Every vote counts

In the spirit of free and fair elections, the Election Commision of Bhutan has arranged an assistant returning officer (ARO) in Perth, Western Australia where a sizable Bhutanese population live. The ARO will ensure that no voter is left out from Down Under for the upcoming bye-election in Bumthang.

The number of voters are insignificant to some. There are only about 100 voters in Australia from the 132 who registered for postal ballot. But in an election, every single vote counts.

The ECB finding the solution may not only ally fears of missing out on voting or votes, but ensures that every voter is given the right and the facility to exercise her or his franchise. It is a pandemic time and there are hurdles. We could have easily blamed on the problems that are out of our hands, the cost involved in appointing an ARO and a small election machinery and gone on ahead, but the votes matter and the ECB had rightly found a solution.

The Chhokhoer-Tang election is a bye-election and so the excitement level may not be as high as the general elections, but the importance cannot be undermined. We have seen how one vote can change the result of an election; we have also experienced how postal ballot voters matter in our election. Some parliamentarians would not have been elected if not for the postal ballots.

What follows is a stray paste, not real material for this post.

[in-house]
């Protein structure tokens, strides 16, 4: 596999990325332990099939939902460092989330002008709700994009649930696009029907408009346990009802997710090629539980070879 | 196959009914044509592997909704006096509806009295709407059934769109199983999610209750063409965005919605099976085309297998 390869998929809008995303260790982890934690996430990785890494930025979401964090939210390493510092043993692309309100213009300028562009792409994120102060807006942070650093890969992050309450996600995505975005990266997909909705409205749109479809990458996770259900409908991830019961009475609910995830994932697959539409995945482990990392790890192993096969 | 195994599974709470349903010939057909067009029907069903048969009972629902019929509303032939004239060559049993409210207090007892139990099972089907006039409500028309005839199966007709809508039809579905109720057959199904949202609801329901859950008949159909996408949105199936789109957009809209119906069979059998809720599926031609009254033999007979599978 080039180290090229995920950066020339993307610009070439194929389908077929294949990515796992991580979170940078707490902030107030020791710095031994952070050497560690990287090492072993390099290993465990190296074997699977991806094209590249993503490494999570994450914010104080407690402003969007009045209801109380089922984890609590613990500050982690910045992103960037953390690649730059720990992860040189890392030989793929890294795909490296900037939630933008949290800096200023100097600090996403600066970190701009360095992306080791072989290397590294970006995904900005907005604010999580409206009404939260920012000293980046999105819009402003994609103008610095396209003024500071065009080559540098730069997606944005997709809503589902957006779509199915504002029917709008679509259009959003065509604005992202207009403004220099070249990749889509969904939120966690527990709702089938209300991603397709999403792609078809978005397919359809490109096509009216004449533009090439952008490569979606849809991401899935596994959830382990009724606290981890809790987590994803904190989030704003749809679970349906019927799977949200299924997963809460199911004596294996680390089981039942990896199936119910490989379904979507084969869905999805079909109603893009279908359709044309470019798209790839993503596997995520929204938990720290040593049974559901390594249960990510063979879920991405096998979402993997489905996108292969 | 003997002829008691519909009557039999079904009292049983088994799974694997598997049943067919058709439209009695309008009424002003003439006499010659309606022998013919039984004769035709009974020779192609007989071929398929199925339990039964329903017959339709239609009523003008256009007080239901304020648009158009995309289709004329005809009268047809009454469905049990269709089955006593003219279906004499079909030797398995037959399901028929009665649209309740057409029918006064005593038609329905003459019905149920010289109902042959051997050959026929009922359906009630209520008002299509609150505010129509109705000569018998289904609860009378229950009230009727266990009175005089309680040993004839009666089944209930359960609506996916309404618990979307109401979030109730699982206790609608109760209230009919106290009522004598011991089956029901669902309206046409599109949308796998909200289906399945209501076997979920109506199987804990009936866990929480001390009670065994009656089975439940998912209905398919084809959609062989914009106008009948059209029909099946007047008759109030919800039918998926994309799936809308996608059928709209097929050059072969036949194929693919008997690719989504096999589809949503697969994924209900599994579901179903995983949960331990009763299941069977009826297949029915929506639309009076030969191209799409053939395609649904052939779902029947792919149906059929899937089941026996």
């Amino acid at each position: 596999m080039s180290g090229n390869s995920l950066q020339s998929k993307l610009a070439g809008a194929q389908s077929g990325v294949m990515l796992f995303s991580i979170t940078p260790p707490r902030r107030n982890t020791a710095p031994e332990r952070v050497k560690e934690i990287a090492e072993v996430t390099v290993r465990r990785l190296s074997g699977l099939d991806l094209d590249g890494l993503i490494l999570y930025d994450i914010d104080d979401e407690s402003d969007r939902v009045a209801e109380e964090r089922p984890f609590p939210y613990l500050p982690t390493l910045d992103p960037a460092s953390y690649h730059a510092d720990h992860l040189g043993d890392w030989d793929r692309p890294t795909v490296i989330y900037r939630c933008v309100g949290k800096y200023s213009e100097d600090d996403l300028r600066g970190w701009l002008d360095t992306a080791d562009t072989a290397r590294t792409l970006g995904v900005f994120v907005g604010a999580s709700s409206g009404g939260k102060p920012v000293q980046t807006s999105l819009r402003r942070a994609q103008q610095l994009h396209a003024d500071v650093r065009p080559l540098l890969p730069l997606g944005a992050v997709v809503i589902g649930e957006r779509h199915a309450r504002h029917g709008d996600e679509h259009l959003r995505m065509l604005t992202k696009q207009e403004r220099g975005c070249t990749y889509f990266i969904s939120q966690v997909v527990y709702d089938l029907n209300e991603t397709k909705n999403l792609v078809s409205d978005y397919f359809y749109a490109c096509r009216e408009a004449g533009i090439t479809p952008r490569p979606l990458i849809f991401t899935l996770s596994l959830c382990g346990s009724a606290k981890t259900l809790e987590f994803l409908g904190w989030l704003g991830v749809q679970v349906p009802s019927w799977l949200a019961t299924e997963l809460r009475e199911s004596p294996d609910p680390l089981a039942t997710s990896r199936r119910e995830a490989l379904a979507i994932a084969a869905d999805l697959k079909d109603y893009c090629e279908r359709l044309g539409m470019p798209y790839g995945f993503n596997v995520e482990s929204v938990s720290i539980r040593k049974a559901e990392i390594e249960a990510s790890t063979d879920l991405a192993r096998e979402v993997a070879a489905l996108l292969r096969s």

The concern and demand for voting facilities also indicate the political maturity among our people. It is encouraging to see people demand the facilities so that they are also counted in. A decade ago, it was the opposite. If candidates contested only on the  “behest” or “request” of the “meser (people),” then, today they are wooing voters with promises and pledges.

A few years ago, we were after voter education. Right to vote and the responsibility to vote were common subjects . We are like the two US presidential candidates still urging the people to come out and vote.

Voters too are wary and even divide. Some are looking beyond the profile of the candidates or their pledges. Others want to know what political ideology candidates are promoting. Some are questioning what the candidates can do for them. In short, in a region where politicians are often not trusted our voters are questioning the credibility of leaders. The favourite phrase “bridge between people and government”, fall short in convincing  many voters.

As the bye-election approaches, we applaud ECB for finding a solution, the candidates for offering choices to the people, and the voters for demanding and excercising their rights. So it should be because these are the critical elements that foster true democracy.

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